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"Windows Phone is a failed experiment"
Pundits have been bombarding new CEO Satya Nadella with advice on how he should "save Microsoft." If you could pick the single piece of misguided advice that has become most popular in recent weeks, it's the recommendation to ditch Windows Phone and go all Android.
Those same voices, plus a veritable backup choir of new players, were vocal this week with the announcement of the new Nokia X line, a low-cost phone for emerging markets powered by (gasp!) a Nokia-forked version of the Android Open Source Project code.
Settle down, people. Windows Phone isn't disappearing.
The current installed base of Windows Phone users numbers approximately 50 million. In the year after Microsoft closes its acquisition of Nokia, that number should blow past 100 million. By any rational standard, that's a market big enough for developers to take seriously. For the sake of comparison, that's more than the entire worldwide population of Apple Macs.
If you think Microsoft is going to turn its back on a growing installed base of 100 million customers, you really need to find a different beat to cover.
"Windows RT is dead"
It's true that Windows RT had an inauspicious and confusing debut, culminating in an embarrassing $900 million writedown of the Surface RT. The ironic thing is that that writedown came about as a direct result of Microsoft's confidence in the product it had produced. Had executives been more cautious with their launch plan, they could have built and sold a smaller number and never had to deal with that writedown.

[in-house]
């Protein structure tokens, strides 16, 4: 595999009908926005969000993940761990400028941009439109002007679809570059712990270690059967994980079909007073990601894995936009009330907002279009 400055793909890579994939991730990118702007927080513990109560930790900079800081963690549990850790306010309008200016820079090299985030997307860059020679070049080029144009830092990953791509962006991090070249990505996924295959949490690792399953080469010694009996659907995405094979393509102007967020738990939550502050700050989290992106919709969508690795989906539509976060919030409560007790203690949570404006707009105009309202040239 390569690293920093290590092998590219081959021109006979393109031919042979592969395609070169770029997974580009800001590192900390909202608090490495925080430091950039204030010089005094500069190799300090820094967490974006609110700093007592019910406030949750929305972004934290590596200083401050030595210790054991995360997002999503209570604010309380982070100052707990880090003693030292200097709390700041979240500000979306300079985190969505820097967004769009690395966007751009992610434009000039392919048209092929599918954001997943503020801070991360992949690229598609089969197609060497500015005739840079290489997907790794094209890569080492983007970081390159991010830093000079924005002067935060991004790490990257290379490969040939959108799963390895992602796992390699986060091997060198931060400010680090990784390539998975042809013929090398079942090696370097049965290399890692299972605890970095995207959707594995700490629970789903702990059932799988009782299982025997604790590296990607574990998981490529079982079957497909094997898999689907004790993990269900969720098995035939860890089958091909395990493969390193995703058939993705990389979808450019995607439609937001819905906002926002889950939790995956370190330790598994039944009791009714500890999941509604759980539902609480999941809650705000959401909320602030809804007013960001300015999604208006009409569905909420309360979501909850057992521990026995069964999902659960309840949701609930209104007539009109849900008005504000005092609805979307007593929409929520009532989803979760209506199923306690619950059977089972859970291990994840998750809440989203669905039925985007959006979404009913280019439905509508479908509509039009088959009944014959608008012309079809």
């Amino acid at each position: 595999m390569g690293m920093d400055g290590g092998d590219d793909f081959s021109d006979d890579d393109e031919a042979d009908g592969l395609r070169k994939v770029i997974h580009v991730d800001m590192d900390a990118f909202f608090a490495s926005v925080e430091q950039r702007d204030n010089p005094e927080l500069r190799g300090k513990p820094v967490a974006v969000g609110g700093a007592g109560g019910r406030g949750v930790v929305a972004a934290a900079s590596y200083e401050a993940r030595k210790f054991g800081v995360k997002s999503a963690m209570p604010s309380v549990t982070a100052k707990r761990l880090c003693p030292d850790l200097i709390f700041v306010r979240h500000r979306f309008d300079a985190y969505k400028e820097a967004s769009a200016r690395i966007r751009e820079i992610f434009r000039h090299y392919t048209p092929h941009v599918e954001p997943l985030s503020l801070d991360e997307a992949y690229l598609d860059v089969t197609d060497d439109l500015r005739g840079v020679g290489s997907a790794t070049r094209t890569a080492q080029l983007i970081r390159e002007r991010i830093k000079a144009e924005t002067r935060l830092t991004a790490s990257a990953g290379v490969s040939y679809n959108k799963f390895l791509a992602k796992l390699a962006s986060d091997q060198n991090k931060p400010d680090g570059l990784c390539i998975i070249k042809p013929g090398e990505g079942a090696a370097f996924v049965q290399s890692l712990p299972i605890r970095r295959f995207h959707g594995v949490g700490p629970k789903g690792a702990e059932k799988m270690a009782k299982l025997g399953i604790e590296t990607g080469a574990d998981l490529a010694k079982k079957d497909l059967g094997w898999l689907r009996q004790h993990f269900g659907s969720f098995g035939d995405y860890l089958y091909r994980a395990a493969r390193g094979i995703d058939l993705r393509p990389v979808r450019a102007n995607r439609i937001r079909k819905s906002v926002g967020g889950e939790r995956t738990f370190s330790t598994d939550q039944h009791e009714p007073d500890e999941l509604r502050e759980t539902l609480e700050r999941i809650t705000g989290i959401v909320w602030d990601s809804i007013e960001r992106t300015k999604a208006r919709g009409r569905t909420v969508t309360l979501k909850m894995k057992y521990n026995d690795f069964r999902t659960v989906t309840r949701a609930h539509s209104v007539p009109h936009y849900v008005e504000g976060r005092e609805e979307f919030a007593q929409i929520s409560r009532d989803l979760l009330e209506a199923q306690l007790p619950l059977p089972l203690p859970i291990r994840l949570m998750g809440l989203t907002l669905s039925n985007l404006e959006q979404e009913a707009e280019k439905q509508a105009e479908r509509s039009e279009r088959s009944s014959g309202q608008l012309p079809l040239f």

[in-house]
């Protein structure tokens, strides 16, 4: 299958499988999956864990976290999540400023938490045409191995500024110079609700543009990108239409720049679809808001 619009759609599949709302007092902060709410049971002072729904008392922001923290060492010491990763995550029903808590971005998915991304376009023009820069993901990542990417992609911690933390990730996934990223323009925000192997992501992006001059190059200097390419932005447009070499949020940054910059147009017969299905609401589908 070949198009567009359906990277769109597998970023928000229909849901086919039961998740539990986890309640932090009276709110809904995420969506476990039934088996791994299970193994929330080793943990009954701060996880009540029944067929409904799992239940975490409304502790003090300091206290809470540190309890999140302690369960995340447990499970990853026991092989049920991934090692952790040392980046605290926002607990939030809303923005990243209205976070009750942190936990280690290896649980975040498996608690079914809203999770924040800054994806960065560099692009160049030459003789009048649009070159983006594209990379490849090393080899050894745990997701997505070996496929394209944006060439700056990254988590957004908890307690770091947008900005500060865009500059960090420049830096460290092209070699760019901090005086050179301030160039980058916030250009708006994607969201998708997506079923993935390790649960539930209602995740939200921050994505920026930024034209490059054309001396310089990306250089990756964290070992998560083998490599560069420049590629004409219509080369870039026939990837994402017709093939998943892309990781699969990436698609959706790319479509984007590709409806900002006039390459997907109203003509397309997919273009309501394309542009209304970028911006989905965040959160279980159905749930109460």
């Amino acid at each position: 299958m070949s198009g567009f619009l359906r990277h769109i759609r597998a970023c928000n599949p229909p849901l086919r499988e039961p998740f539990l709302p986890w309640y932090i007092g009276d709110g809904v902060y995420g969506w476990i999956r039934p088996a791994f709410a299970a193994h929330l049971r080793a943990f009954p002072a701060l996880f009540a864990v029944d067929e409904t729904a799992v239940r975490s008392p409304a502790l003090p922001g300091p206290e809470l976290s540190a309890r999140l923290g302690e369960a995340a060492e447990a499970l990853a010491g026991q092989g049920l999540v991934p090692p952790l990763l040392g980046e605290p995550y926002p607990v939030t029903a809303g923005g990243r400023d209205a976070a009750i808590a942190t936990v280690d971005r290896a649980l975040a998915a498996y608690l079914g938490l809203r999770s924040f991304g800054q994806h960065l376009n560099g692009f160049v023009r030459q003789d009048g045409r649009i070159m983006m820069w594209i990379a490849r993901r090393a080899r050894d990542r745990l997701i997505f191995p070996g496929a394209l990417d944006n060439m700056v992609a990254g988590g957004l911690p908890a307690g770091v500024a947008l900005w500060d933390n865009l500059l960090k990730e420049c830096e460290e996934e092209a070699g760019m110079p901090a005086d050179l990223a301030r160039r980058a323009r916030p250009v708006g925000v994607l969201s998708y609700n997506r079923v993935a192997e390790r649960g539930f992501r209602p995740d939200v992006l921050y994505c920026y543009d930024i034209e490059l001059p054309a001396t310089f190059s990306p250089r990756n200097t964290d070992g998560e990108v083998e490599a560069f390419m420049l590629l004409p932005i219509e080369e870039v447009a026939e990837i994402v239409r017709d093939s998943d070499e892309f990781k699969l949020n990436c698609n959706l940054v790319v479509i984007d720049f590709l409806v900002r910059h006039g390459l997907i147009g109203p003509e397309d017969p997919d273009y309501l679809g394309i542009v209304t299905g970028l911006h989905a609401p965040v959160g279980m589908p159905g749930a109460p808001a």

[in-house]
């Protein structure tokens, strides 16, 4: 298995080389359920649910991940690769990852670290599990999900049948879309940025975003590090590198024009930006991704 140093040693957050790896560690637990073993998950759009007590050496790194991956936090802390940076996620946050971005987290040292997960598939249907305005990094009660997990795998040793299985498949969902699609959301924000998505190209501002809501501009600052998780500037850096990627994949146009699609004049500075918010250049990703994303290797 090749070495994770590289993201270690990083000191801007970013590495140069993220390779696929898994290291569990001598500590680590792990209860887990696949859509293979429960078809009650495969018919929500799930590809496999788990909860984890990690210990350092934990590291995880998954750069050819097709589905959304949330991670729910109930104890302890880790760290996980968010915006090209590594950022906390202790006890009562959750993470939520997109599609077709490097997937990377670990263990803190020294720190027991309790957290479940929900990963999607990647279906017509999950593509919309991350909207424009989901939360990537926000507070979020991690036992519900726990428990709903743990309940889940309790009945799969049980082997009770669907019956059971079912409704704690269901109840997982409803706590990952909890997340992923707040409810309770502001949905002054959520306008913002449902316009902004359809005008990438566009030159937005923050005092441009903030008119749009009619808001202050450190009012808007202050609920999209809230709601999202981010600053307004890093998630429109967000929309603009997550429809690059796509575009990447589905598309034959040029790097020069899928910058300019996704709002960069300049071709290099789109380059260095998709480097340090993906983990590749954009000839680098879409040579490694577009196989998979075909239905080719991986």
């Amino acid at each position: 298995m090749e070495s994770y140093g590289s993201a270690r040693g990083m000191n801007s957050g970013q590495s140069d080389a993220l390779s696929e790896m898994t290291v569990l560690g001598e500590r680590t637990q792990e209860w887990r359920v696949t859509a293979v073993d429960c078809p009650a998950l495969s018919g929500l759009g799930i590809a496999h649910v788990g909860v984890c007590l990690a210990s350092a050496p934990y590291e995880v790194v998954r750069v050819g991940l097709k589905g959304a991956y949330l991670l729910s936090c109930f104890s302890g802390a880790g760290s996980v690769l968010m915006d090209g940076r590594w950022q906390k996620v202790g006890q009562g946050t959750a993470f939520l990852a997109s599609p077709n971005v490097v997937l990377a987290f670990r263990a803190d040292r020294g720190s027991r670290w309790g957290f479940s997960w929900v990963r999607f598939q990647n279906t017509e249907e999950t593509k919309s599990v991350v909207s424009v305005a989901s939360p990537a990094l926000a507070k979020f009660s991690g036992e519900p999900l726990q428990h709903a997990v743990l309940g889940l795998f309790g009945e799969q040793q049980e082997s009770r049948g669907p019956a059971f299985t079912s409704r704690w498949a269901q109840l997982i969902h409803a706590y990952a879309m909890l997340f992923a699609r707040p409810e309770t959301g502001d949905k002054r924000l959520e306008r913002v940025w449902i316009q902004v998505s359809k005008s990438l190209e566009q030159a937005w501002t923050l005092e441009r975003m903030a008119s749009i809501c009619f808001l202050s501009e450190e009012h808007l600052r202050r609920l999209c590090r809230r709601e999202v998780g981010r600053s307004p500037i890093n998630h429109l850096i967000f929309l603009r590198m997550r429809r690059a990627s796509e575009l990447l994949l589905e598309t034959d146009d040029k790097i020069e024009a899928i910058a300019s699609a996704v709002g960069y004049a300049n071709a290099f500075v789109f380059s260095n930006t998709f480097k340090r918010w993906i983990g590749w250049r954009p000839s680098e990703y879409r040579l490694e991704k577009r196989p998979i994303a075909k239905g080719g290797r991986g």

But is Windows RT going away? Hardly. And anyone who tells you so is betraying a fundamental understanding of the Microsoft roadmap.
Windows RT is, at its core, the Windows 8.x/9 platform, minus the ability to run desktop apps. Now that 40 percent of new PCs are shipping with touchscreens, do you think Redmond is going to drop its new touch-centric user experience and app platform? Uh, no.
The confusion comes about because Microsoft has announced plans to consolidate its APIs for Windows across the board, so that developers who write Windows apps can target phones, tablets, and PCs with relatively minor changes in code.
It's possible that Windows RT as a brand will fade into the background. You can already see hints of that in Microsoft's decision to build a successor to Surface RT and call it simply Surface 2.
But the basic concept of a touch-first platform that runs modern apps from a curated store in a highly secure environment? That's not a dead end; it's the future.